It stands to reason that cats who spend all of their time safely sequestered within the confines of their owners’ homes are far less prone to serious injury than outdoor cats. They rarely fall out of trees, and they don’t get hit by cars. However, this doesn’t mean that an indoor cat is completely out of harm’s way. Even within their own homes, they can suffer serious injuries, not the least of which are disabling and even fatal burns that result from a variety of factors, such as their own natural curiosity and, all too often, carelessness on the part of their owners.
According to Elizabeth Rozanski, DVM, a specialist in emergency and critical care in the department of clinical sciences at Tufts, indoor cats are at greater risk than outdoor cats of suffering serious and potentially life-threatening burns. Fortunately, she says, feline burn cases — compared with such life-threatening disorders as respiratory distress, urinary obstruction and traumatic wounds — are rarely seen in the emergency room at Tufts.
Burns are Not Usually Serious
In most cases, a burn will be trivial and the affected cat will simply heal naturally at home. “But serious burns do happen,” says Dr. Rozanski, “and when they do, I would never recommend that they be treated at home.”
There are three major categories of burns, she points out — thermal, chemical and electrical: Thermal burns are the most common of all, and they result from direct contact with flames, steam, hot liquids or hot objects, such as heat lamps, heating pads and hair dryers. These burns are usually caused by a household accident, most commonly one that occurs in the kitchen. A cat can be scalded, for example, by water spilled from a boiling kettle or spattered with grease from a sizzling-hot frying pan.
However, the kitchen is not the only place where a thermal burn can occur. For example, it can also happen if a cat is struck by a hot cinder that pops out of an unscreened fireplace in her owner’s living room or den. Or she can burn her paws by hopping onto the top of a lit stove. And, of course, she can suffer serious injury if trapped within a burning house or outbuilding.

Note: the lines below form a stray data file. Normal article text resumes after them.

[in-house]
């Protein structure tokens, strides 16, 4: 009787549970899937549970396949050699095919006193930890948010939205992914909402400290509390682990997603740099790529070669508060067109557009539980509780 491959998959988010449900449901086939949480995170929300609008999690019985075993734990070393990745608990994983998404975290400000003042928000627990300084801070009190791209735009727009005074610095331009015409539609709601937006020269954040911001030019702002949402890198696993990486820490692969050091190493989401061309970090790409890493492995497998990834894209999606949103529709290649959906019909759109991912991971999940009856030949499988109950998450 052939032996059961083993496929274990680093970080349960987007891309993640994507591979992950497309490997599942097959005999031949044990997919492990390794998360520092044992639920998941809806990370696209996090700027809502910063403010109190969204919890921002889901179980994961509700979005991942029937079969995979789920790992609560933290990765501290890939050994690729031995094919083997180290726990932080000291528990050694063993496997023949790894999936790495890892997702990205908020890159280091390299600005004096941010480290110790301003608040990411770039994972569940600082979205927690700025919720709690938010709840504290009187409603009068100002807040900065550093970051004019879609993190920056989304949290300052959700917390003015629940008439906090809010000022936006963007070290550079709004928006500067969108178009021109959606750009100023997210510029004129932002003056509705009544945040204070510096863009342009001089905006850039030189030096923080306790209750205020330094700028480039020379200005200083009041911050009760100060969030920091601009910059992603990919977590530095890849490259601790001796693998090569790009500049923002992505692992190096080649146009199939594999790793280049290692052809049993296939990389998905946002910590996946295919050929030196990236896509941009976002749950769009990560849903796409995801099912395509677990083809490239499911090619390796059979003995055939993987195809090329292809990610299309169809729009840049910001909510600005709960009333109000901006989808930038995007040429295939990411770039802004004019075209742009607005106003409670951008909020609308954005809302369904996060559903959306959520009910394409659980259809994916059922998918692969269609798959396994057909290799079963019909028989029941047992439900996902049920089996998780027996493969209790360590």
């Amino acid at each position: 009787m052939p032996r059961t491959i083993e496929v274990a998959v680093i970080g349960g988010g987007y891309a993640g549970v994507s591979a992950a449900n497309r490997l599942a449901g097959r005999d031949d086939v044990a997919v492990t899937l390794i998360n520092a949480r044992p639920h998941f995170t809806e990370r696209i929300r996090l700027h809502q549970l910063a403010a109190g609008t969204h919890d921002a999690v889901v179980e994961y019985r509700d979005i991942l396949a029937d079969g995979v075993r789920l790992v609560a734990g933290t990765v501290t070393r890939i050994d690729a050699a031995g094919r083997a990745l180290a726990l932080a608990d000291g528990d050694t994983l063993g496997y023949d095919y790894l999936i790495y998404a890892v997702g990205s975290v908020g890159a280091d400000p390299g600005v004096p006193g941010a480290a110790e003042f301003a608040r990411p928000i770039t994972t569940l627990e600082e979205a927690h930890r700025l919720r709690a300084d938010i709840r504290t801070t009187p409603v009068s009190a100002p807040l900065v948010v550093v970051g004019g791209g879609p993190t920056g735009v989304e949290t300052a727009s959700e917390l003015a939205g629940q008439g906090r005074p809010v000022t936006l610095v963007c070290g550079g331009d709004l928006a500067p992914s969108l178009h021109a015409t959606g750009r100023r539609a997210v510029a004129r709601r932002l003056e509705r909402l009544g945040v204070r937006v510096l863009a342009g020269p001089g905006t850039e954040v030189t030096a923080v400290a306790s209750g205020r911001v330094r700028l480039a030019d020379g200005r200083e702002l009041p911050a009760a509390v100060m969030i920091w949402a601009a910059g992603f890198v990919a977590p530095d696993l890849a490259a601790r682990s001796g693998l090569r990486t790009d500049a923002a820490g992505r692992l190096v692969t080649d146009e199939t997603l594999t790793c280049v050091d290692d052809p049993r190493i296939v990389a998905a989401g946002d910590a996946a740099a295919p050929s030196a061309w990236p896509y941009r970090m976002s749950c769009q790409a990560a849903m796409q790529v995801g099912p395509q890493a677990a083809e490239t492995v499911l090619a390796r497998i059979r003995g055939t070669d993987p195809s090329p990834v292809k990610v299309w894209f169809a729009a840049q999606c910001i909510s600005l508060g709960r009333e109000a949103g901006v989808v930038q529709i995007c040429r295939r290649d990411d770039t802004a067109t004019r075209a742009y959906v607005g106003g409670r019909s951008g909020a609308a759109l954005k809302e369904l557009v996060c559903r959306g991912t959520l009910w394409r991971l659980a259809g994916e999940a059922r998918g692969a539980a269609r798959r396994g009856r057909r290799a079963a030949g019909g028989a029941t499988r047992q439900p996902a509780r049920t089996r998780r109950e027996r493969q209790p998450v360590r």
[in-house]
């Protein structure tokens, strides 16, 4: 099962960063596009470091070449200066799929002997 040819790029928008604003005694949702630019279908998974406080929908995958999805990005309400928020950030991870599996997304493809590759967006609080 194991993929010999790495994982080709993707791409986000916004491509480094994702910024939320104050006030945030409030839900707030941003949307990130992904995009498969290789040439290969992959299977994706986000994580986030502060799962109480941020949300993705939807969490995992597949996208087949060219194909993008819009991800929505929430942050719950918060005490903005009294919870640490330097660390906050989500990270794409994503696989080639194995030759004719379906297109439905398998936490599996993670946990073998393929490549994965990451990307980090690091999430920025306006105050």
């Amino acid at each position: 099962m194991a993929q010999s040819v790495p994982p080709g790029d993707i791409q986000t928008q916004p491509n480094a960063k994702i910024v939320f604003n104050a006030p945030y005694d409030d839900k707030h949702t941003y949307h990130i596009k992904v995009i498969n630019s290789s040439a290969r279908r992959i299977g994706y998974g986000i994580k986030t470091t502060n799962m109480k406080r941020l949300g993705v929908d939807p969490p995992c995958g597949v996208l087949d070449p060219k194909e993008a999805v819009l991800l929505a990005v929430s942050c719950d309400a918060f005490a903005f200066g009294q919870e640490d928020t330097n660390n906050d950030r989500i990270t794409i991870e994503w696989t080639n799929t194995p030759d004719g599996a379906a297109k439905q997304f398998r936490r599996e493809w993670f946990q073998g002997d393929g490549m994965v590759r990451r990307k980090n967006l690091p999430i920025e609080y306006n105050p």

Second most common are chemical burns, which occur when a cat’s skin comes in contact with a caustic substance, such as turpentine, lye or a harsh household cleaning agent. Any of these chemicals can cause a serious burn if it remains on the animal’s skin for an extended period. A cat can also suffer severe burns on her tongue and in her oral cavity if she attempts to groom a powerful and irritating chemical from her fur.
Electrical burns — the least frequently treated — most often occur when a cat chews through a live electrical cord or comes in contact with an inadequately insulated appliance. Such burns usually occur on the tip of an animal’s tongue or on the inside of her mouth. More threatening than the burn itself is the electrical shock that may occur, which can result in cardiac arrest.
Other types of burns can also have serious consequences. For example, solar burns, which are caused by excessive exposure to direct sunlight, are most often seen in white or lightly pigmented cats.
The prognosis for a serious burn depends largely on its depth and the type of tissue that is affected. In that regard, Dr. Rozanski points out, burns fall into three clinical categories — first-, second- and third-degree.
First-degree burns are relatively superficial, primarily affecting only the protective outer layer of a cat’s skin (epidermis). These burns are usually red in color, although they tend to lighten in tone when slight pressure is applied. Such lesions may be moist, swollen and painful, or at least extremely sensitive to touch.